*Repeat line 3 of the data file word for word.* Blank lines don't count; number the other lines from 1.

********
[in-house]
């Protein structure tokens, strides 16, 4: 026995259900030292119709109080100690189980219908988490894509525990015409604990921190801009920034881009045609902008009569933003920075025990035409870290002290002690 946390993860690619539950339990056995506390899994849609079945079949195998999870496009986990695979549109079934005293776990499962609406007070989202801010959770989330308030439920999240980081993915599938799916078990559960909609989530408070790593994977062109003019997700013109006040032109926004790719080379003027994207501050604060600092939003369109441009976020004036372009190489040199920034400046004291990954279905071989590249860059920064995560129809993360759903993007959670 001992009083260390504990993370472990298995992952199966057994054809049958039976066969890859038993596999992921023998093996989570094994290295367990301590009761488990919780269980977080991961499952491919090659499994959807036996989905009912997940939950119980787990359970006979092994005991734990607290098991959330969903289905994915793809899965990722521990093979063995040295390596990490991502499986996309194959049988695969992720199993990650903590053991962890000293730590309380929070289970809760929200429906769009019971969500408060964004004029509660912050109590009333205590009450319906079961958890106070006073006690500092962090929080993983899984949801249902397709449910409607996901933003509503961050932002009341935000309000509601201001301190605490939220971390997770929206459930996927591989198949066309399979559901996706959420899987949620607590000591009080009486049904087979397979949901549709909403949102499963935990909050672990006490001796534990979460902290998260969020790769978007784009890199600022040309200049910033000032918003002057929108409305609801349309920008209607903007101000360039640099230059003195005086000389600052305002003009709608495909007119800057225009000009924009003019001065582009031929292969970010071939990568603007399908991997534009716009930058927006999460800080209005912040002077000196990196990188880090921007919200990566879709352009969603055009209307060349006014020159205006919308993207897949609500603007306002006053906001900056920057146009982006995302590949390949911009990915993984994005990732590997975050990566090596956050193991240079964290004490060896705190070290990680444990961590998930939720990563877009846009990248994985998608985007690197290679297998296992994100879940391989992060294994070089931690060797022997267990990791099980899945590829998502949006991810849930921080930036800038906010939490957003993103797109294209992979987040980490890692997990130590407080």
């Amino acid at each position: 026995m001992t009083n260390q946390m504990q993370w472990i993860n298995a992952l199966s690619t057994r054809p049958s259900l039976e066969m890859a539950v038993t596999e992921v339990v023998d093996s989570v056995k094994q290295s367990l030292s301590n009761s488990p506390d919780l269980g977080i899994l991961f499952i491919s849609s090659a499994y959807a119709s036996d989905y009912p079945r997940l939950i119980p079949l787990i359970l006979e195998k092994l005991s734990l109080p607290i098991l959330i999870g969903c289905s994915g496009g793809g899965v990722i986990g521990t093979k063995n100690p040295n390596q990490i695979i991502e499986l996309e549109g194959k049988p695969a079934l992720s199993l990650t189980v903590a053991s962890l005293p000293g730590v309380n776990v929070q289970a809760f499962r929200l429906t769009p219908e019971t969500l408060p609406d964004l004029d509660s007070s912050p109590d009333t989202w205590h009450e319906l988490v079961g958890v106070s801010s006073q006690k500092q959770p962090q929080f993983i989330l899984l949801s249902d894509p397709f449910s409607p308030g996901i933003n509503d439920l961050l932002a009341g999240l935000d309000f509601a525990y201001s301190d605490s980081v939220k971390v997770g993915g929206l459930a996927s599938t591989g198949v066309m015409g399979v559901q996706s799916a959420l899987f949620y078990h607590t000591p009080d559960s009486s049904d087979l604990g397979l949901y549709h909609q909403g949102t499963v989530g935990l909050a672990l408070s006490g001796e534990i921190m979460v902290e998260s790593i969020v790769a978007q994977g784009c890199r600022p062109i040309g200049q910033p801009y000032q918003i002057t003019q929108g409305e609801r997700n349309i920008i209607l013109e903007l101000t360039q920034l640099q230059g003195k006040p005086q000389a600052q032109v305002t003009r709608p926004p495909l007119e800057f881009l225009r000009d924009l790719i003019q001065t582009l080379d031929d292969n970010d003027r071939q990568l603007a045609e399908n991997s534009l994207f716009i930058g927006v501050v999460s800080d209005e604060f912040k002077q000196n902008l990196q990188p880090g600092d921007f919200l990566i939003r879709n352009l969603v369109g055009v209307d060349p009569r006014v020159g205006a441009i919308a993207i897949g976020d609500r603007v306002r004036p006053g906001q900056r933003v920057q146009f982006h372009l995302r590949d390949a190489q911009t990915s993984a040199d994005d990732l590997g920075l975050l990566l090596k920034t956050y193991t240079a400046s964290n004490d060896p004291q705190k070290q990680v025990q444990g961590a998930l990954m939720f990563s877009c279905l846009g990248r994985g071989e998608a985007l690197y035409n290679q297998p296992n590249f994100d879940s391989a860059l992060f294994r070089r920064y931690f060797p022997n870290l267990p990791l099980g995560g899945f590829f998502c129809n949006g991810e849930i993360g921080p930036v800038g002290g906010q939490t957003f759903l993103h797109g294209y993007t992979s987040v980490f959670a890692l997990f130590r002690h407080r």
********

């Amino acid at each position: 026995m001992t009083n260390q946390m504990q993370w472990i993860n298995a992952l199966s690619t057994r054809p049958s259900l039976e066969m890859a539950v038993t596999e992921v339990v023998d093996s989570v056995k094994q290295s367990l030292s301590n009761s488990p506390d919780l269980g977080i899994l991961f499952i491919s849609s090659a499994y959807a119709s036996d989905y009912p079945r997940l939950i119980p079949l787990i359970l006979e195998k092994l005991s734990l109080p607290i098991l959330i999870g969903c289905s994915g496009g793809g899965v990722i986990g521990t093979k063995n100690p040295n390596q990490i695979i991502e499986l996309e549109g194959k049988p695969a079934l992720s199993l990650t189980v903590a053991s962890l005293p000293g730590v309380n776990v929070q289970a809760f499962r929200l429906t769009p219908e019971t969500l408060p609406d964004l004029d509660s007070s912050p109590d009333t989202w205590h009450e319906l988490v079961g958890v106070s801010s006073q006690k500092q959770p962090q929080f993983i989330l899984l949801s249902d894509p397709f449910s409607p308030g996901i933003n509503d439920l961050l932002a009341g999240l935000d309000f509601a525990y201001s301190d605490s980081v939220k971390v997770g993915g929206l459930a996927s599938t591989g198949v066309m015409g399979v559901q996706s799916a959420l899987f949620y078990h607590t000591p009080d559960s009486s049904d087979l604990g397979l949901y549709h909609q909403g949102t499963v989530g935990l909050a672990l408070s006490g001796e534990i921190m979460v902290e998260s790593i969020v790769a978007q994977g784009c890199r600022p062109i040309g200049q910033p801009y000032q918003i002057t003019q929108g409305e609801r997700n349309i920008i209607l013109e903007l101000t360039q920034l640099q230059g003195k006040p005086q000389a600052q032109v305002t003009r709608p926004p495909l007119e800057f881009l225009r000009d924009l790719i003019q001065t582009l080379d031929d292969n970010d003027r071939q990568l603007a045609e399908n991997s534009l994207f716009i930058g927006v501050v999460s800080d209005e604060f912040k002077q000196n902008l990196q990188p880090g600092d921007f919200l990566i939003r879709n352009l969603v369109g055009v209307d060349p009569r006014v020159g205006a441009i919308a993207i897949g976020d609500r603007v306002r004036p006053g906001q900056r933003v920057q146009f982006h372009l995302r590949d390949a190489q911009t990915s993984a040199d994005d990732l590997g920075l975050l990566l090596k920034t956050y193991t240079a400046s964290n004490d060896p004291q705190k070290q990680v025990q444990g961590a998930l990954m939720f990563s877009c279905l846009g990248r994985g071989e998608a985007l690197y035409n290679q297998p296992n590249f994100d879940s391989a860059l992060f294994r070089r920064y931690f060797p022997n870290l267990p990791l099980g995560g899945f590829f998502c129809n949006g991810e849930i993360g921080p930036v800038g002290g906010q939490t957003f759903l993103h797109g294209y993007t992979s987040v980490f959670a890692l997990f130590r002690h407080r």